The Hero’s Mystery

As soon as you know everything in a story, you just want to know how it ends. That’s why good movies tease the audience by dribbling out bits of information that hint at something bigger, but you never know what that is until the end. Once you understand everything, then you want to see how ti plays out to see if the hero wins or loses.

What stories need to entice an audience is a mystery of some kind. There can be a hero’s mystery and a villain’s mystery. Ideally you want both, but the main idea is to create some sort of mystery that makes you want to find out more.

In “Inception,” the hero’s mystery begins with bizarre images of his kids and a woman who causes problems for him. Initially, we don’t know what this means, but it plants the seed of the hero’s mystery.

In Act IIa, we learn that the hero wants to get back home, that his wife is dead, and that he’s accused of killing her. That clears up a little more of the mystery, but still leaves us in the dark wondering how he was accused of killing her and what might have happened.

In Act IIb, we learn that he and his wife lived in a dream world and she wanted to stay but he wanted to leave the dream and go back to reality. To get back to reality, she decided to kill herself.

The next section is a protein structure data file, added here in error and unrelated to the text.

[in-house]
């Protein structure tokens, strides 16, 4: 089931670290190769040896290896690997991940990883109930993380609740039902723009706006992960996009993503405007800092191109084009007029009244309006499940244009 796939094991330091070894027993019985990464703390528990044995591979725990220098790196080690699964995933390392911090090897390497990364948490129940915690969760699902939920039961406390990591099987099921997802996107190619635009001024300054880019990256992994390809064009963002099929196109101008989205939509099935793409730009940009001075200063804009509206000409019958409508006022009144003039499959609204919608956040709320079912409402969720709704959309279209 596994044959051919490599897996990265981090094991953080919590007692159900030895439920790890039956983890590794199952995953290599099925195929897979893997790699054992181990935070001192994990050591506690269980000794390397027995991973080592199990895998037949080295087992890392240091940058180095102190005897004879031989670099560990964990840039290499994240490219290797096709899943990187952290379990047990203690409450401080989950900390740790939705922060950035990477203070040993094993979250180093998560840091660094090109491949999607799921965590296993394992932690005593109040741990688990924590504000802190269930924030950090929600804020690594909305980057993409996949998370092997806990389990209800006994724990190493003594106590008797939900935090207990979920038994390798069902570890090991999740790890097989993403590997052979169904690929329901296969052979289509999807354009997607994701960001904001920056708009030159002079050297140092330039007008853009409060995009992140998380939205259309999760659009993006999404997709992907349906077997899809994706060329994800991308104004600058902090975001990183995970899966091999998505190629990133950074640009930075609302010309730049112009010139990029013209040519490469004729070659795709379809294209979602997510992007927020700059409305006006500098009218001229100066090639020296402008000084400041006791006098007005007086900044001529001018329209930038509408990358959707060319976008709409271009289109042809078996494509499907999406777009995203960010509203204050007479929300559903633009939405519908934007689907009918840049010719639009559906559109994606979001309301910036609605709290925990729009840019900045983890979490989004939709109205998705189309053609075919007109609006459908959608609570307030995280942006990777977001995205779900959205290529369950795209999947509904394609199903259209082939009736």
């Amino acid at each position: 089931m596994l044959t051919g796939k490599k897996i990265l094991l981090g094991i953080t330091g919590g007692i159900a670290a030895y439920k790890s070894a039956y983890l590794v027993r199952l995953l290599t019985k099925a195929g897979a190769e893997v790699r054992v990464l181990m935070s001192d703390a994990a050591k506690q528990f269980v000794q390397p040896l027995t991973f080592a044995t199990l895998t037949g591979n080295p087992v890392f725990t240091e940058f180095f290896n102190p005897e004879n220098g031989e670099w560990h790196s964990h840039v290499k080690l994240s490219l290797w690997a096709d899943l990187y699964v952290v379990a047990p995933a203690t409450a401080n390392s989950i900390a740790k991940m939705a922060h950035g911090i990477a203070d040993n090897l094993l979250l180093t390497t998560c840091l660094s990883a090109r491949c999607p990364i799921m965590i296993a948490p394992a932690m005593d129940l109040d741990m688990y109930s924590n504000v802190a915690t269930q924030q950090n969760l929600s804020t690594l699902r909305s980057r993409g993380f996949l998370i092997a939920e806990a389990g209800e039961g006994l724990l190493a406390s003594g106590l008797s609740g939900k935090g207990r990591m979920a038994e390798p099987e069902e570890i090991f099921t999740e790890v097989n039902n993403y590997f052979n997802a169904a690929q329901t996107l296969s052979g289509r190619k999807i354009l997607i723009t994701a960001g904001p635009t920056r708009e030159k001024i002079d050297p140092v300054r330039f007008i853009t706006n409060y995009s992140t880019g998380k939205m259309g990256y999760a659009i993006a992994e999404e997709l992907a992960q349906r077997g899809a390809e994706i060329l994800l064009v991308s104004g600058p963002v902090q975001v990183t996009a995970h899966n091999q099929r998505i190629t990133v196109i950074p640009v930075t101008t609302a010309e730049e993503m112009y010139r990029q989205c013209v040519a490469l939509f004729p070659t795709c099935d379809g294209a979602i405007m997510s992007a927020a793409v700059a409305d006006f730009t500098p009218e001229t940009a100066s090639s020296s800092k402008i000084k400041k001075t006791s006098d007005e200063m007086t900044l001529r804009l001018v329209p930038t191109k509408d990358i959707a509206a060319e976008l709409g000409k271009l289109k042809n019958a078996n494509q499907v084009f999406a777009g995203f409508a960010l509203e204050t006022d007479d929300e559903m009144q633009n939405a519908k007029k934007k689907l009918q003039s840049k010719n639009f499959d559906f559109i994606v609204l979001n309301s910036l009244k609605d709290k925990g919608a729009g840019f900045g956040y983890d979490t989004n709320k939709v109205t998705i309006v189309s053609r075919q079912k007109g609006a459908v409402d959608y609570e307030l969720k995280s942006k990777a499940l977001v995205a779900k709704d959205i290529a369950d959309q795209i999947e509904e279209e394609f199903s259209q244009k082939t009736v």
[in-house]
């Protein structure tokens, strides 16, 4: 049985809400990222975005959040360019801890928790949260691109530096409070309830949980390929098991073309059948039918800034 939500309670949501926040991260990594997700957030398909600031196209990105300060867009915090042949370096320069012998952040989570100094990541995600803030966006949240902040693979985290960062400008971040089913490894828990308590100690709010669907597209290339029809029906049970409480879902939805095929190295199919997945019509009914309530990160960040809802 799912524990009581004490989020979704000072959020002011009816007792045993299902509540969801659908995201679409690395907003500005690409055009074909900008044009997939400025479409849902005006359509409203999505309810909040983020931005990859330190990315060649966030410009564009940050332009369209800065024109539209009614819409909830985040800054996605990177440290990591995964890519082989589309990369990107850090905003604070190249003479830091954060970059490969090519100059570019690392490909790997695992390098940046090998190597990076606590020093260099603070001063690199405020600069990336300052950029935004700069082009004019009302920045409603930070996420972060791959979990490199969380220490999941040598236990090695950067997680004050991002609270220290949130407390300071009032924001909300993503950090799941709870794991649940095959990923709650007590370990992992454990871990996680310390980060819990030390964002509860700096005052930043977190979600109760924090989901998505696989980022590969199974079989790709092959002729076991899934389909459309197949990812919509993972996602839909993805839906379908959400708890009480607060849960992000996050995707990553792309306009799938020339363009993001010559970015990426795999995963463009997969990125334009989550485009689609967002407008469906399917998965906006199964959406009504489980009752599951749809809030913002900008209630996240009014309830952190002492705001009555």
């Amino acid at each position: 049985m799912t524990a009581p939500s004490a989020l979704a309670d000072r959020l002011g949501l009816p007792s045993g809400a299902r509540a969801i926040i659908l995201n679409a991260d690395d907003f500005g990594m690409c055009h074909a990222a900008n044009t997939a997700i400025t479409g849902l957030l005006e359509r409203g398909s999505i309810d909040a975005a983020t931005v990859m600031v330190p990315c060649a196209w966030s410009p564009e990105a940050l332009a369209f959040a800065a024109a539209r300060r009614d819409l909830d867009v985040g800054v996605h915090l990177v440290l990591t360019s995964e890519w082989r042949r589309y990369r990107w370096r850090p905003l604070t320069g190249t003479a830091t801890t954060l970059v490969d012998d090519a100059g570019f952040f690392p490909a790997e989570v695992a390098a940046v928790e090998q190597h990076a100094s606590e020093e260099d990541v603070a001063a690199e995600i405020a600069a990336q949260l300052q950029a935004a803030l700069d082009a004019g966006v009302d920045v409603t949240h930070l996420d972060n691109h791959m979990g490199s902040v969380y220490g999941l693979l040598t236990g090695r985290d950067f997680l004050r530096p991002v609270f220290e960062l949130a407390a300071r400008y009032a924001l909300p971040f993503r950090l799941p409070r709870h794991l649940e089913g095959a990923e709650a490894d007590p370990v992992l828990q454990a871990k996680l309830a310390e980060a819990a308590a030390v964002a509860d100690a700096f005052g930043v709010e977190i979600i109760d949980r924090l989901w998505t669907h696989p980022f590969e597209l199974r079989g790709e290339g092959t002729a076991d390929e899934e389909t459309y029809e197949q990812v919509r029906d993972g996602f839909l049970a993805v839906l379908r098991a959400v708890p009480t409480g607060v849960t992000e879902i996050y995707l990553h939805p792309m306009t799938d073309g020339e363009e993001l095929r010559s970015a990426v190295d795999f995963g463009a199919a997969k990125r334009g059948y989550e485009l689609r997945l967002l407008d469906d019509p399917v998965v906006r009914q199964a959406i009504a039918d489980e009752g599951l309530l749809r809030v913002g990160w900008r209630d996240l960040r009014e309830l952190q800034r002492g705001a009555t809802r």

In Act III, we finally learn that the hero implanted the idea of the dream world in his wife’s head as an experiment to create thoughts in her mind that weren’t there originally. This backfired on the hero when she sees the dream world as more real than reality.

By creating a mystery about the hero, we not only learn more about the hero, but we keep staying in the story to find out more. Each little tidbit of information gives us another clue until at the end when we finally understand everything and wait to see what the hero will do about it. Will he achieve his goal or not?

What happens if the hero doesn’t have a mystery? Then the story will lack a driving force to hold our attention. Explosions and special effects can hold our attention for a while, but not throughout the entire movie. Mysteries are important because they help us uncover pieces of the hero’s personality while we’re unraveling the mystery to understand what the story is really all about.

“Harold and Maude” has a similar mystery. First, we see the hero creating fake suicides to get his mother’s attention. Second, we see him using his fake suicides to drive away his computer dates. Third, we learn why he started faking his suicides in the first place because he discovered he enjoyed the idea of being dead more than being alive. Finally, we see how the hero has to deal with real death to see if he wins or loses in the end.

The hero’s mystery is a great technique to make your hero feel more real and to tease the audience into following your story. Think of something that you can do to draw your hero’s past out that shapes your story in the end. You won’t be disappointed in the results.

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